In the News: FGA’s New Paper on Record-High Food Stamp Payments
- BY FGA
Unilateral, unaccountable, and legally questionable—these are the best words to describe President Biden’s actions to increase food stamp payments. Another word that comes to mind: expensive.
In case you missed it, FGA has a new research paper detailing the historic rise in spending in the food stamps program. Spoiler: It’s bankrupting taxpayers.
The Washington Examiner shared FGA’s paper and noted that this growth in food stamp spending is noteworthy given the strides our economy has made since the early days of the pandemic.
Since the COVID-19 pandemic began in 2020, food stamp benefits have increased by more than 100 percent. As the paper notes, as of September 2022, approximately 41.7 million Americans were receiving food stamps, an increase of 4.8 million.
A nationwide suspension of the food stamp work requirement for able-bodied adults without dependents.
The Biden administration’s 25 percent increase in food stamps.
An additional 12.5 percent food stamp benefit increase.
And “emergency allotments.” This is a pandemic-era policy that increases the amount of food stamp benefits so every single person on the program receives the maximum benefit for their household size, no matter their income. This policy alone has resulted in more than $90 billion in new spending in the past three years. In early 2021, more “guidance” by the president resulted in another 30 percent jump in spending in just two months, nearly $1 billion per month.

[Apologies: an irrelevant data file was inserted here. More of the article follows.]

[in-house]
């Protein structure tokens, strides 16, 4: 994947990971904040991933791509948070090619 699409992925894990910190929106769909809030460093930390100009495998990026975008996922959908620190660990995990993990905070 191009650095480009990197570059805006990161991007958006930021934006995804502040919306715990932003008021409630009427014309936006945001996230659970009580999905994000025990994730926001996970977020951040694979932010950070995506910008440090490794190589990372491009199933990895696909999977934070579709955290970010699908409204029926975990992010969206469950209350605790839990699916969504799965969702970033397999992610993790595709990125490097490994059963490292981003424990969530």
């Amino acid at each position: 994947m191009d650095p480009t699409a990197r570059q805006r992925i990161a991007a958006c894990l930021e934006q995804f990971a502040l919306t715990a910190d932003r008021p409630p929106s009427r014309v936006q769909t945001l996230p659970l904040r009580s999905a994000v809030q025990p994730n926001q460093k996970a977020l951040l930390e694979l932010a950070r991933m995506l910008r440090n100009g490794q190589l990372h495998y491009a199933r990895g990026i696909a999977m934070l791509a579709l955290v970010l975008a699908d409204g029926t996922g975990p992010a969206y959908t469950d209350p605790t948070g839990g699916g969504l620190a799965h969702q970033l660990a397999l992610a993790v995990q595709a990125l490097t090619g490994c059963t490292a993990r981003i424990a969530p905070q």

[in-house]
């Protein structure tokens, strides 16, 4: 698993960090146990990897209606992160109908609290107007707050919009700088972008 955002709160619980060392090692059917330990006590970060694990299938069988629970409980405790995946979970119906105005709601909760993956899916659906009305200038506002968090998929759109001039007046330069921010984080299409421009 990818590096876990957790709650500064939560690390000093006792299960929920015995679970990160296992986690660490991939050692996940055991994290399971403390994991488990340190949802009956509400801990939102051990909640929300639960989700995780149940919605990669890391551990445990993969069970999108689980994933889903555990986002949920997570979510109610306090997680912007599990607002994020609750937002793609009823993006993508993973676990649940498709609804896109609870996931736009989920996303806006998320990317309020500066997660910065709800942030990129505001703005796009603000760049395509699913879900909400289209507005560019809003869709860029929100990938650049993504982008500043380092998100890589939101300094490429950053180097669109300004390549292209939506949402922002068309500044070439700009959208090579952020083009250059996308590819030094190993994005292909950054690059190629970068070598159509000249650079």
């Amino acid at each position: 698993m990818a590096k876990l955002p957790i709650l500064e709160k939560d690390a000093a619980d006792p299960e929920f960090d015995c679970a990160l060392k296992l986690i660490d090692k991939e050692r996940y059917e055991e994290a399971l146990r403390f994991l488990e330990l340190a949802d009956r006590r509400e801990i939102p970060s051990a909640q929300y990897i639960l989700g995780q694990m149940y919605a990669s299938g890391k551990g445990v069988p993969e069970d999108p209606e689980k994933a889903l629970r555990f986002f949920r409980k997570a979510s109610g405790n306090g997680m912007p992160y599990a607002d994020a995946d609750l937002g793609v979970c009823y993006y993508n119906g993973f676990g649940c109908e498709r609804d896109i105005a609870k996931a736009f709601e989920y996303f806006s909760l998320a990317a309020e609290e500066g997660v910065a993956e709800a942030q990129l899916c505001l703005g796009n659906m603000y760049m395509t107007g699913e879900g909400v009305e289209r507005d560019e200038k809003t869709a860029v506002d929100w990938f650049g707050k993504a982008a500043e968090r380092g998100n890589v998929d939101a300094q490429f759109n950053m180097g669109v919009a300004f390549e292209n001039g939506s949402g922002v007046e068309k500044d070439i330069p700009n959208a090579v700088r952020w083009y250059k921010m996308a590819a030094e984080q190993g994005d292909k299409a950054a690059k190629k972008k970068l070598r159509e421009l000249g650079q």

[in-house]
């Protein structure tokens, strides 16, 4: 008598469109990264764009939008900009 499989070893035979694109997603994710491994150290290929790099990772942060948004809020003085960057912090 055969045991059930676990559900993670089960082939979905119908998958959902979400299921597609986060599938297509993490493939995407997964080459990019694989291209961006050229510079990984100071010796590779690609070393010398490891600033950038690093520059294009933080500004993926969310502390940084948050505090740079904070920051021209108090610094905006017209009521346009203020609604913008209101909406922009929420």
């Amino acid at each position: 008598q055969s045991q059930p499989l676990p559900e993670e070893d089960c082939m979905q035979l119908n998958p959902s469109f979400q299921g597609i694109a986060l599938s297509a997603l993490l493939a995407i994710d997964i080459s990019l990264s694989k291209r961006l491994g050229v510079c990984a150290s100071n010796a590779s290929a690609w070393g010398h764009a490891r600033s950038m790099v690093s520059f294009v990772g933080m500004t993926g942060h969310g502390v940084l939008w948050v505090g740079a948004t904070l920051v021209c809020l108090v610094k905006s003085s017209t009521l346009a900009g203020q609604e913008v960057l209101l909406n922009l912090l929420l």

Thankfully, the emergency allotments are due to expire this spring. But the fact remains: The sort of unilateral action on the part of the president that we saw when the Biden administration further boosted the allotments via guidance shouldn’t be allowed to happen without congressional scrutiny. A public health emergency shouldn’t be cause for the executive branch to spend as much as it pleases and unilaterally grow the government. And with the Biden administration’s recent announcement of the public health emergency’s extension, the problem of an unchecked executive branch spending American tax dollars with no oversight is not going away.
The best move Congress could take is to pass the Regulations from the Executive in Need of Scrutiny (REINS) Act, which puts the power of the purse back in the legislative branch’s hands for administration policies with a hefty price tag.